The order was immediately given by the commanding general and our lines advanced. Such was the ardor of our troops that it was with great difficulty they could be restrained from closing up and mingling with the first line. Within less than a mile the enemy was encountered in force at the encampments of his advanced positions, but our first line brushed him away, leaving the rear nothing to do but to press on in pursuit. In about one mile more we encountered him in strong force along almost the entire line. His batteries were posted on eminences, with strong infantry supports.
Finding the first line was now unequal to the work before it, being weakened by extension and necessarily broken by the nature of the ground, I ordered my whole force to moved up steadily and promptly to its support. The order was hardly necessary for subordinate commanders, far beyond the reach of my voice and eye in the broken country occupied by us, had promptly acted on the necessity as it arose, and by the time the order could be conveyed the whole line was developed and actively engaged.
From this time, about 7.30 o'clock, until night the battle raged with little intermission. All parts of our line were not constantly engaged, but there was no time without heavy firing in some portion of it. My position for several hours was opposite my left center (Ruggles' division), immediately in rear of Hindman's brigade, Hardee's corps.
In moving over the difficult and broken ground the right brigade of Ruggles' division, Colonel Gibson commanding, bearing to the right, became separated from the two left brigades, leaving a broad interval.
Three regiments of Major-General Polk's command opportunely came up and filled this interval. Finding no superior officer with them, I took the liberty of directing their movements in support of Hindman, then, as before, ardently pressing forward and engaging the enemy at every point.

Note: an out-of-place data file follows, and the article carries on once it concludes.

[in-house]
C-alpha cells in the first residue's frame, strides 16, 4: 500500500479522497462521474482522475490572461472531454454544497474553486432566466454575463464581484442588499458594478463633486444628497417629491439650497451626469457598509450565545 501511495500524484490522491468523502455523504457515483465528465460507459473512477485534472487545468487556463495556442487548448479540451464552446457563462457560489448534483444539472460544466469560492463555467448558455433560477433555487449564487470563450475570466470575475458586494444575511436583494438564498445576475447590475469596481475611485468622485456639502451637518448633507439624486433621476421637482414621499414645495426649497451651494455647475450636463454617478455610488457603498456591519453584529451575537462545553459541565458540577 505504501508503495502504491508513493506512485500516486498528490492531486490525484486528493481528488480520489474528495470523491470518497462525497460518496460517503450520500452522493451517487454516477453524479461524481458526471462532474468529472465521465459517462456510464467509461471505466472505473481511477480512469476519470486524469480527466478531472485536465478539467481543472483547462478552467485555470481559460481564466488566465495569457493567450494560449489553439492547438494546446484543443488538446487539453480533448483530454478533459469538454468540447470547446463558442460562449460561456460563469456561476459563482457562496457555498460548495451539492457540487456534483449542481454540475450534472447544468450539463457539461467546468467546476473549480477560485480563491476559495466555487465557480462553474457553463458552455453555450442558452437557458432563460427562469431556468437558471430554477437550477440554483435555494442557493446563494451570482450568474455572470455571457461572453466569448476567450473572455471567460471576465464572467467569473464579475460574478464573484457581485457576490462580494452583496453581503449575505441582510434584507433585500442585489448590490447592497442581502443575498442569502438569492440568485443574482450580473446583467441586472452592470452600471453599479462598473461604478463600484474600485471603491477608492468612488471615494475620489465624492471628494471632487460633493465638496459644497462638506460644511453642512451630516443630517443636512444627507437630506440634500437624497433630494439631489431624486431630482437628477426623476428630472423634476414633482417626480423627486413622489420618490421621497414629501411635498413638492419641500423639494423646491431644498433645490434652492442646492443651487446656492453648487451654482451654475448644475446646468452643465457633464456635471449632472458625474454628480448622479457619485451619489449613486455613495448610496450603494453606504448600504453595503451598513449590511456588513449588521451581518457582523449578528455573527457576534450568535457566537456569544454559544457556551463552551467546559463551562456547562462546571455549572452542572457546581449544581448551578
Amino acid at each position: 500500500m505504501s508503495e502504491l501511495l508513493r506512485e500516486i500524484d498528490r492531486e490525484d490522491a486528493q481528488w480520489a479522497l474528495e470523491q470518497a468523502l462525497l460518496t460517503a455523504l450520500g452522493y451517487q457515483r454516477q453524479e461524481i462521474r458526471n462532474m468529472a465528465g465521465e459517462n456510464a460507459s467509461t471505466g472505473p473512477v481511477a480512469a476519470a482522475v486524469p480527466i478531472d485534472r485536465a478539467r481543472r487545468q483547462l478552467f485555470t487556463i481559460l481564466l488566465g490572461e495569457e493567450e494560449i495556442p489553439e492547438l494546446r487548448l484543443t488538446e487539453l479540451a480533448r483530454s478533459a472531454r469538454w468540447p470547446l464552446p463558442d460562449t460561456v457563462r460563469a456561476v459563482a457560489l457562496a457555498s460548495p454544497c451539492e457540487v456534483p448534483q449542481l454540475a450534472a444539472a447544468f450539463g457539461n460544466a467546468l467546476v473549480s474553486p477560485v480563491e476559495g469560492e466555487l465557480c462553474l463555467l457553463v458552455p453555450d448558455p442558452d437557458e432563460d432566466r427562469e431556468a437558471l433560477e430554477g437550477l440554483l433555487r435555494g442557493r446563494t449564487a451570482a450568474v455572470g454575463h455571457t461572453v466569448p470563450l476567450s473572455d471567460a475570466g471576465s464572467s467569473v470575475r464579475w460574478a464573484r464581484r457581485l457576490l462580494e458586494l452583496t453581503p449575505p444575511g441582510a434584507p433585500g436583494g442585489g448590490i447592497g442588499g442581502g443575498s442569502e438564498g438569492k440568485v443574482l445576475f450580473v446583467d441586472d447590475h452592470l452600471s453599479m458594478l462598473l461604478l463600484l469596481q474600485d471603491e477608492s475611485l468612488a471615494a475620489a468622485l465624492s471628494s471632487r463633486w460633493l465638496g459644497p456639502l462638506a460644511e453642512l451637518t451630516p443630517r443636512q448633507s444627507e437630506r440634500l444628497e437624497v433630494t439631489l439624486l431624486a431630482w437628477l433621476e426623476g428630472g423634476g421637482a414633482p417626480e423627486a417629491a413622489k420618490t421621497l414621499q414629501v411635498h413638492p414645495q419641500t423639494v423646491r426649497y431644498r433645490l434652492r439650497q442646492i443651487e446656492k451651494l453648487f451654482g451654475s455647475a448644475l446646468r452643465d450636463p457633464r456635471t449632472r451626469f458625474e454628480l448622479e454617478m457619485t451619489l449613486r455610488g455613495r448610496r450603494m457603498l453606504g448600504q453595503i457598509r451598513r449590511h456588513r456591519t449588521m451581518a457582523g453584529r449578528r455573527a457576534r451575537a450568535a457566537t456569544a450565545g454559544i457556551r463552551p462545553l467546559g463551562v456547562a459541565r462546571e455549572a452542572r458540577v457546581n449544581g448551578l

On the ground which had come under my immediate observation we had already captured three large encampments and three batteries of artillery. It was now about 10.30 o'clock.
Our right flank, according to the order of battle, had pressed forward ardently under the immediate direction of the commanding general and swept all before it. Batteries, encampments, store-houses, munitions in rich profusion, were ours, and the enemy, fighting hard and causing us to pay dearly for our successes, was falling back rapidly at every point. His left, however, opposite our right, was his strongest ground and position, and was disputed with obstinacy.
It was during this severe struggle that my command suffered an irreparable loss in the fall of Brigadier-General Gladden, commanding First Brigade, Withers' division, mortally, and Colonel D. W. Adams, Louisiana Regular Infantry, his successor, severely, wounded. Nothing daunted, however, by these losses, this noble division, under its gallant leader, Withers, pressed on with the order troops in its vicinity and carried all before them. Their progress, however, under the obstinate resistance made was not so rapid as was desired in proportion to that of the left, where the enemy was less strong; so that, instead of driving him, as we intended, down the river, leaving the left open for him to pass, we had really enveloped him on all sides and were pressing him back upon the landing at Pittsburg.
Meeting at about 10.30 o'clock upon the left center with Major-General Polk, my senior, I promptly yielded to him the important command
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